Pompeo announces Iran Action Group to ramp up pressure on Tehran
In an effort to ramp up pressure for political changes in Iran, the State Department has set up a task force to coordinate punitive measures, including sanctions and oil boycotts, Secretary of State Michael R. Pompeo said Thursday.
Pompeo said the Iran Action Group would “closely synchronize” policy across the government, the latest step the Trump administration has taken since it withdrew from the landmark Iran nuclear deal in May with the stated goal of ending Tehran’s support for militant groups in the Middle East, among other “malign behavior.”
Pompeo said the administration is willing to talk to Iranian leaders, but “we must see major changes in the regime’s behavior, both inside and outside of its borders.”
He said the new task force will reach out to other countries to create a “true multinational undertaking” in pressuring Iran. That may prove difficult since Britain, France, Germany, Russia, China and Germany, the other signatories to the nuclear deal, all still support the accord.
The administration has said it is not trying to overthrow the Islamic government in Tehran. But critics and those who favored the nuclear accord argue that the White House demands would require a new leadership and even a different political system in Iran.
Pompeo recently issued a 12-point list that demands Iran curtail production of ballistic missiles, withdraw forces from Syria, disarm Shiite militias in Iraq, and end support for Houthi rebels in Yemen and the ruling Hezbollah organization in Lebanon.
He also said Iran must never acquire a nuclear bomb, and must stop all enrichment of uranium and allow unfettered access to all sites by U.N. inspectors — two demands that Iran was already largely meeting under the 2015 nuclear deal that President Trump jettisoned.
The new action group will be led by Brian Hook, who was director of policy planning at the State Department and one of the few survivors of the team that worked closely with Pompeo’s predecessor, Rex Tillerson.
Trump fired Tillerson, former CEO of ExxonMobil, in March over several policy disagreements, including whether to stay in the Iran nuclear pact.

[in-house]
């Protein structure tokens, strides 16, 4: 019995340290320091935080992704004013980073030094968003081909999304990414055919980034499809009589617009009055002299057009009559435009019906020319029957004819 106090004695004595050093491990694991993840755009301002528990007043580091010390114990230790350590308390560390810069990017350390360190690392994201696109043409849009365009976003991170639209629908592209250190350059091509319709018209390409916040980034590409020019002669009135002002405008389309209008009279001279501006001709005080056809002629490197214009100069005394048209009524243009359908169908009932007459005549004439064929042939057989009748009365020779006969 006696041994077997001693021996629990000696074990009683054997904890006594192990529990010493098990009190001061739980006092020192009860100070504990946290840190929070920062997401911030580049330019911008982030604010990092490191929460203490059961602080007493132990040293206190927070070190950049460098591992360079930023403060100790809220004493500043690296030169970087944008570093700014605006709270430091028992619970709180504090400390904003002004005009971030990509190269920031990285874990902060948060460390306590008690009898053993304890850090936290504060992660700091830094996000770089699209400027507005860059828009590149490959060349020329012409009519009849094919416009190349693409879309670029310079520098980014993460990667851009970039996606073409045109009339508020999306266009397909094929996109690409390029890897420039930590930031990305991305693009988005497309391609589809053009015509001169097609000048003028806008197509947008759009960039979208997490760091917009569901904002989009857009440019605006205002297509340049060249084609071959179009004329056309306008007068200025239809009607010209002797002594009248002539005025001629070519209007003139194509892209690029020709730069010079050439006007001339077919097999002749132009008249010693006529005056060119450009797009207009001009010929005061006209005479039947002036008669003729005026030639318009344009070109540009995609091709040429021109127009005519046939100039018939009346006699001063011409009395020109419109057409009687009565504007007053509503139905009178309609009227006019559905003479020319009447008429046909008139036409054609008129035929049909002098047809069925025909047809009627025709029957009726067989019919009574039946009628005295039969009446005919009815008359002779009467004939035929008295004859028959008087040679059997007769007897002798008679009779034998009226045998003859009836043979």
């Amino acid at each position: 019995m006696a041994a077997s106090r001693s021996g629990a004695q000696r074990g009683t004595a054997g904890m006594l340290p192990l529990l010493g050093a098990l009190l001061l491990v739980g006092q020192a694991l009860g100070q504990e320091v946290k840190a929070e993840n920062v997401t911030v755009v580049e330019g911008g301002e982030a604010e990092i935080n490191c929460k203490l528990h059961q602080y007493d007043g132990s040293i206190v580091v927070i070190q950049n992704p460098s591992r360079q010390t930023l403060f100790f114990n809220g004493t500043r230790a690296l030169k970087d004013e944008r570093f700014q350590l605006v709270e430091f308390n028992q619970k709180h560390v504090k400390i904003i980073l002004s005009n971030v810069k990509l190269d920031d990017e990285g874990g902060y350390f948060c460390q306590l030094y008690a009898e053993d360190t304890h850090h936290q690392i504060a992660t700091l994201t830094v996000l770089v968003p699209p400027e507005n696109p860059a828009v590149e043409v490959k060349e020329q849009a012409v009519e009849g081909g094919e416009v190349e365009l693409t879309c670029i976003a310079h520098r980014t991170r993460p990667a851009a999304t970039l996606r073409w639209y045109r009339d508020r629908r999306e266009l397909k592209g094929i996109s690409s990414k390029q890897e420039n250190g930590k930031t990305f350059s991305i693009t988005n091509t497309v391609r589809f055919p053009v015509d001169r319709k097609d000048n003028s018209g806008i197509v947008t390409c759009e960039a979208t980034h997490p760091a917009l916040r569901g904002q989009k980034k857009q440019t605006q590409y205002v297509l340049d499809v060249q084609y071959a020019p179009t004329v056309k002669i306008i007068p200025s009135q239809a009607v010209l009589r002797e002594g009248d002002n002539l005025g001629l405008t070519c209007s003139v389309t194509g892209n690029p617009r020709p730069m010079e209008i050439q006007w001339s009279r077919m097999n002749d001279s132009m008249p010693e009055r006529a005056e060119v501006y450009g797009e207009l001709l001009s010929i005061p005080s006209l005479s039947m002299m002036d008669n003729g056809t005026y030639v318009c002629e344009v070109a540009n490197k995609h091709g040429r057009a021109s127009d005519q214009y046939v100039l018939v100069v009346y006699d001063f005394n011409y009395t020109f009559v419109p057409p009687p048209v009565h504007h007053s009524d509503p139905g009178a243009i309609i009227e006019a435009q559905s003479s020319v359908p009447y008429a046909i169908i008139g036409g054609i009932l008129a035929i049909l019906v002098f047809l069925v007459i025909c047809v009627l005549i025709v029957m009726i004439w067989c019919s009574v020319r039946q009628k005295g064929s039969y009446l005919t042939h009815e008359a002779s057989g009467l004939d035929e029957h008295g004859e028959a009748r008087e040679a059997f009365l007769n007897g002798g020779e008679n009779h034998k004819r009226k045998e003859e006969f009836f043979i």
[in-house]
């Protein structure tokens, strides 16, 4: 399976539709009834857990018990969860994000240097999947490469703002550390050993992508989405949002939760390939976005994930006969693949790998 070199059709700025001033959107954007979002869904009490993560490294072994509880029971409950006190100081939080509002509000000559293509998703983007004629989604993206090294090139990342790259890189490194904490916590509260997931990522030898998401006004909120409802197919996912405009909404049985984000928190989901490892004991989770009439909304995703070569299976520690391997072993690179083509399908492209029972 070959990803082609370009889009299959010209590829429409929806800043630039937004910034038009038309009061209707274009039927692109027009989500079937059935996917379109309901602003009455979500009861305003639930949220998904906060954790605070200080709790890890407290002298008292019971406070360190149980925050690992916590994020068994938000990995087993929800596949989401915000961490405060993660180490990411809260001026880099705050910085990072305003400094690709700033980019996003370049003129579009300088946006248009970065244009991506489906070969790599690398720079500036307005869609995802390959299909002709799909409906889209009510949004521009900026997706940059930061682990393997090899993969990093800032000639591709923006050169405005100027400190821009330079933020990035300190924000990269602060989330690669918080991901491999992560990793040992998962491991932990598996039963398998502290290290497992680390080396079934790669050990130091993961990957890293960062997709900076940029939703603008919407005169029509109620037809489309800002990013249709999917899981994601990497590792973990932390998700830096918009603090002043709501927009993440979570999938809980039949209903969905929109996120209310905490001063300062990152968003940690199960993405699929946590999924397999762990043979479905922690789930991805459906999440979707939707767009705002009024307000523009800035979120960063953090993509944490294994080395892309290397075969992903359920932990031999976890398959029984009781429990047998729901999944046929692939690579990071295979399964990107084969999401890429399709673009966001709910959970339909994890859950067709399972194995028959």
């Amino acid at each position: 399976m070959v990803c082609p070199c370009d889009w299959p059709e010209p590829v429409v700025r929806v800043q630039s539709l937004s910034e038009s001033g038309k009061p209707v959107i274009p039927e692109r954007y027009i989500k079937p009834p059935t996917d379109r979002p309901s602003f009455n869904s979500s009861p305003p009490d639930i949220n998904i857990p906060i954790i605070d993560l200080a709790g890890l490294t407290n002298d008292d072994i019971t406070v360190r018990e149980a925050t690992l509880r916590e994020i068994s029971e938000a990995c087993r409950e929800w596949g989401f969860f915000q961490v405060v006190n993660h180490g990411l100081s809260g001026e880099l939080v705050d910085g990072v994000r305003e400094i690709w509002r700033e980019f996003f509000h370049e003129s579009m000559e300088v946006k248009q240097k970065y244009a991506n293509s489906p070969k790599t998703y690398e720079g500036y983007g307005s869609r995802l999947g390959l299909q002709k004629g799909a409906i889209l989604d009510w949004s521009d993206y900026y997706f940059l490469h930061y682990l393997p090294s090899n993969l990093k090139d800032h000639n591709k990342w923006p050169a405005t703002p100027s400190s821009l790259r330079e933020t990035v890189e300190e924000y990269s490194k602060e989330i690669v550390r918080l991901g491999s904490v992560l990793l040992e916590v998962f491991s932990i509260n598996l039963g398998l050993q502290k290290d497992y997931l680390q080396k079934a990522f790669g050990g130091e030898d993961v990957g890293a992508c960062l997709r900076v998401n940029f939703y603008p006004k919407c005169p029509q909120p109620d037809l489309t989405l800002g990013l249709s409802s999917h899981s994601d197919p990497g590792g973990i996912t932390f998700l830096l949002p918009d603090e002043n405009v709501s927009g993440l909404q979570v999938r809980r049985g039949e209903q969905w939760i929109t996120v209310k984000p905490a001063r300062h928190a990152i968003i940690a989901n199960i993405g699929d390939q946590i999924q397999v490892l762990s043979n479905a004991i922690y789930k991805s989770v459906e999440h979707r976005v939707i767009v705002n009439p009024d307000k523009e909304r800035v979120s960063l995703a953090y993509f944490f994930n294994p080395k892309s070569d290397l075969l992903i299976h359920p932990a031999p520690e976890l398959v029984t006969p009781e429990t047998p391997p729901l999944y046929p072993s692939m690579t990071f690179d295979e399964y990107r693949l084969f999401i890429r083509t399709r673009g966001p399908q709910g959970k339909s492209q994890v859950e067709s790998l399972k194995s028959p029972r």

Pompeo and Trump’s national security advisor, John Bolton, are arguably more hawkish on Iran than the president. When he was in Congress, Pompeo suggested bombing Iran’s nuclear facilities, although he disavowed that during his confirmation hearing.
Unlike with policy on Russia or the North Atlantic Treaty Organization, Trump and his administration appear united when it comes to challenging Iran.
Hook cited his work with Bolton, a former U.S. ambassador to the United Nations, as part of his expertise on Iran. Hook, who will become special representative for Iran, already was leading negotiations with allies to muster support for the administration’s approach to Iran.
The National Iranian American Council, which advocates for a detente with Tehran, likened the creation of the action group to the run-up to the invasion of Iraq in 2003, when flawed intelligence and poor policy were used to make the case for war.
The new group is an attempt to bypass normal channels at the State Department “to implement Pompeo’s dangerous vision to destabilize Iran and close diplomatic” options, said Jamal Abdi, the council’s president.
But critics of the Iran nuclear deal praised the decision, saying the new group establishes Iran as a major priority and will make it possible to marshal resources to squeeze its government.
“This is a strong rebuke to the mullahs who are betting that the Trump administration may become weaker over time, too preoccupied with domestic politics to pay much attention to Iran,” said Mark Dubowitz, chief executive of the Washington-based Foundation for Defense of Democracies, which advocates a hard line on Iran.
The Trump administration already has revived economic sanctions that were lifted as part of the nuclear agreement and called for a boycott of Iranian oil. Most countries have not complied, risking secondary sanctions that Washington could impose to restrict their access to U.S. markets.
“The United States certainly hopes for full compliance” with the sanctions, Hook said after Pompeo announced the new group. He added: “We are prepared to impose secondary sanctions … on other governments that continue this sort of trade with Iran.”
In response to a question, Hook said it was “pure coincidence” that the announcement came on the anniversary of the CIA-backed coup in 1953 that ousted Iran’s democratically elected government in favor of a pro-Western monarchy. The current government dates back to the 1979 Iranian Revolution.
For more on international affairs, follow @TracyKWilkinson on Twitter.
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